Oh, I'm not even talking about the results from the polls. I'm talking about media bias.

Slanted news coverage has never been worse in this country. It has always been around, with a rich history in the newspaper business. Funny how newspapers can "endorse" candidates but television news organizations aren't supposed to.

Since that isn't exactly fair, some TV news people take it upon themselves to slant coverage. Bias filters into coverage in many forms, from blatantly slanted coverage to bias by omission, in which important stories are simply not covered. It can be conveyed by body language, by simply appearing happy when one candidate wins while looking like someone ran over your dog when your guy loses. It can take the subtle form of lighting a candidate to look bad, using an unflattering still frame for an over-the-shoulder graphic, or using adjectives like "popular" or "embattled" to describe candidates you like or dislike.

And then there's the first inductee into the media bias hall of fame...taking something out of context.

It's one thing to host an opinion show and have a bias toward one party or another; it's a very different thing to be a journalist and show it.

Tonight, many of you will be working your first election night. It's easy to be swept up with excitement when the balloons fall at a winning campaign headquarters, or to be sad when a good candidate loses. It's hard to ask fair questions of someone you know to be a total sleazebag, easy to lob softballs at a candidate you like.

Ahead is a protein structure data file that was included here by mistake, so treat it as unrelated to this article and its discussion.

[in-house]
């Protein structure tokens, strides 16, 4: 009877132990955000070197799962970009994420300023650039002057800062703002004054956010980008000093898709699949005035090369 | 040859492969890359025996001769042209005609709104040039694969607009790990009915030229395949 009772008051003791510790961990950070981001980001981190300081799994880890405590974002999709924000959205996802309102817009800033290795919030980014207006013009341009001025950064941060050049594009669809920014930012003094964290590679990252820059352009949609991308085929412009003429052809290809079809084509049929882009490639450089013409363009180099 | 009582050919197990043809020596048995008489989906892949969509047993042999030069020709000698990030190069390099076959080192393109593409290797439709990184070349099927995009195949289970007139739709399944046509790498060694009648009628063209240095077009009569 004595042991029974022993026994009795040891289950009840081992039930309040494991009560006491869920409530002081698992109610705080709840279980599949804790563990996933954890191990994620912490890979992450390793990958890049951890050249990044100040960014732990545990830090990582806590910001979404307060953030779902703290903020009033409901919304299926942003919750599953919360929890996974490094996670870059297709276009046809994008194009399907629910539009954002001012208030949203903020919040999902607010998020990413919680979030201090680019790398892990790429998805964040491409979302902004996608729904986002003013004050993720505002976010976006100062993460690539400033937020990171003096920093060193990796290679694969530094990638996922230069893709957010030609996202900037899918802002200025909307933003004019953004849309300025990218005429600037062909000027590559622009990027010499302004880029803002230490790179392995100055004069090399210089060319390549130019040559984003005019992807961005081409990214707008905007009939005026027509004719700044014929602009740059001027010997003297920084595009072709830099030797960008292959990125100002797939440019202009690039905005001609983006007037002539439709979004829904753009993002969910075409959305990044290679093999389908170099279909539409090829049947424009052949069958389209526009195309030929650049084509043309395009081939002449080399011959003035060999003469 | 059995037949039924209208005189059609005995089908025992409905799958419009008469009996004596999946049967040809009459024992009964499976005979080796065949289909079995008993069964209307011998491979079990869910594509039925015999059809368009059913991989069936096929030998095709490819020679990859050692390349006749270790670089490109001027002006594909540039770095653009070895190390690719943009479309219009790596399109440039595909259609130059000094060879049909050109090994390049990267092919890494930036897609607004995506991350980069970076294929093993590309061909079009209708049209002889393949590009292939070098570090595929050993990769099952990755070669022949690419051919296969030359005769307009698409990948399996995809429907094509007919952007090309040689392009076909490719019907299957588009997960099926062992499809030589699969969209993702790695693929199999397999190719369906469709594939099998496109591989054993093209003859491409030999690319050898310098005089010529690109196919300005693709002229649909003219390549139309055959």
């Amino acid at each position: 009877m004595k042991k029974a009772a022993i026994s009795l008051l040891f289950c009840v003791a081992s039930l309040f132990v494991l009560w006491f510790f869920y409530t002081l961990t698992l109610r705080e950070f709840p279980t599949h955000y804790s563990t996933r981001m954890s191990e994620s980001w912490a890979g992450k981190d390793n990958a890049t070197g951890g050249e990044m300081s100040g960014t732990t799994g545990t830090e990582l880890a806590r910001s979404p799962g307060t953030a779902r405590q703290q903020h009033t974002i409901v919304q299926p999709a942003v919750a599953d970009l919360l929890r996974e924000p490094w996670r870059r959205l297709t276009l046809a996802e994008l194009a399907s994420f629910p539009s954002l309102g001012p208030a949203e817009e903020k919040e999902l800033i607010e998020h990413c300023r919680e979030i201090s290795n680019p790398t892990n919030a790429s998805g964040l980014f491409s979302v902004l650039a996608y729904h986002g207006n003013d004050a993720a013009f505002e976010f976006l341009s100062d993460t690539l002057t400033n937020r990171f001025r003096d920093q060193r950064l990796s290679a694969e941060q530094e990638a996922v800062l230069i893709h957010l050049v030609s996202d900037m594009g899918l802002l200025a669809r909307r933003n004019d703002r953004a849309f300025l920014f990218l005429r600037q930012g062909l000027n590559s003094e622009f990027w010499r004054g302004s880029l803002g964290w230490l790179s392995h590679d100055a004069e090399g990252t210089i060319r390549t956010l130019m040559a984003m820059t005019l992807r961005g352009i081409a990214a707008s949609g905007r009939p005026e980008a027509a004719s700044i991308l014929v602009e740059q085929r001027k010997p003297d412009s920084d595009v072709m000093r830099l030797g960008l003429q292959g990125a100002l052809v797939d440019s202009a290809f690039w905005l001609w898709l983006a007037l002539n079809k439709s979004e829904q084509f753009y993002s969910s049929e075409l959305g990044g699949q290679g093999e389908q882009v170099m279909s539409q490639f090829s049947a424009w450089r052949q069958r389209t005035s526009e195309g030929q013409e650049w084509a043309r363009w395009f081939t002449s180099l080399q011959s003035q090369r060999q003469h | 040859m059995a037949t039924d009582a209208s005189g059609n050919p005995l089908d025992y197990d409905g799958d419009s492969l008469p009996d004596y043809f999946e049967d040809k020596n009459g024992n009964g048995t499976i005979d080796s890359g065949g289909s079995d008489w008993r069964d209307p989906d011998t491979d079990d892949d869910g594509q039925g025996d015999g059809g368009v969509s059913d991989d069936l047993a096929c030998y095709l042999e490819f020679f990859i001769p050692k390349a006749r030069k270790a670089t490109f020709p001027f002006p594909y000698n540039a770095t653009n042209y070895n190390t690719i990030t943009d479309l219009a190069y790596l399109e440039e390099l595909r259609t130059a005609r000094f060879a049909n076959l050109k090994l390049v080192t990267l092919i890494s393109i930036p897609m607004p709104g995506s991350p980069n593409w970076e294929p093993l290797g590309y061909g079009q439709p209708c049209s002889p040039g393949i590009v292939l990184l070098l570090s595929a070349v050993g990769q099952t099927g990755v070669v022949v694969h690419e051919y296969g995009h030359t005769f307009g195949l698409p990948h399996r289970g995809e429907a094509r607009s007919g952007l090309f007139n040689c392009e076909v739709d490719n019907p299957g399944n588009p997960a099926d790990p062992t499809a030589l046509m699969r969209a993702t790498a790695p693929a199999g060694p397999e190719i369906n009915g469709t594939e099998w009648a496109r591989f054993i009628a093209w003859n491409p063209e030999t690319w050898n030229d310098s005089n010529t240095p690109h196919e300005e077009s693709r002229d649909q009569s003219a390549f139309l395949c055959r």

Tonight, we must set an example, and turn the tide of public opinion. Not about politicians, but about us.

We must be fair, objective, remain even keel in a winning or losing situation. The voters are speaking tonight, and it is their voices, not ours, that viewers want to hear.

The numbers speak for themselves. You can offer all the analysis you want, but please, leave your opinions out of any coverage.

If enough reporters and anchors did that, maybe the approval numbers for the media will be up the next time an election rolls around.


Monday, November 1, 2010

Election eve: Thanks for the bailout, because the rent really IS too damn high

Last year I jokingly posted a request to Nancy Pelosi asking Congress for a bailout of the broadcast industry.

Indirectly, they gave it to us.

Remember a year ago when everything you read about television was doom and gloom, how the news business was going to be dead in the very near future?

Well, thanks to the politicians in this country, that's no longer true. It is estimated that politicians and those who wish to influence voters spent 4.2 billion dollars in TV ads this year.

You read that right. Four-point-two billion. Talk about a bailout.

So years from now, historians will look back and talk about 2010, and how one group saved the industry. How a bunch of people wanting control produced television ads trumpeting their integrity while calling their opponents a bunch of slimeballs. Who knew that setting the bar lower than ever could save us?

Isn't America great?

But it's almost time to start worrying again, because next near there are no Congressional elections.

So we need another bailout. Because stations probably didn't pass any of that multi-billion dollar windfall on to its employees. Maybe this time the bailout could be for starving reporters who live in apartments.

Because... wait for it... the rent is STILL too damn high.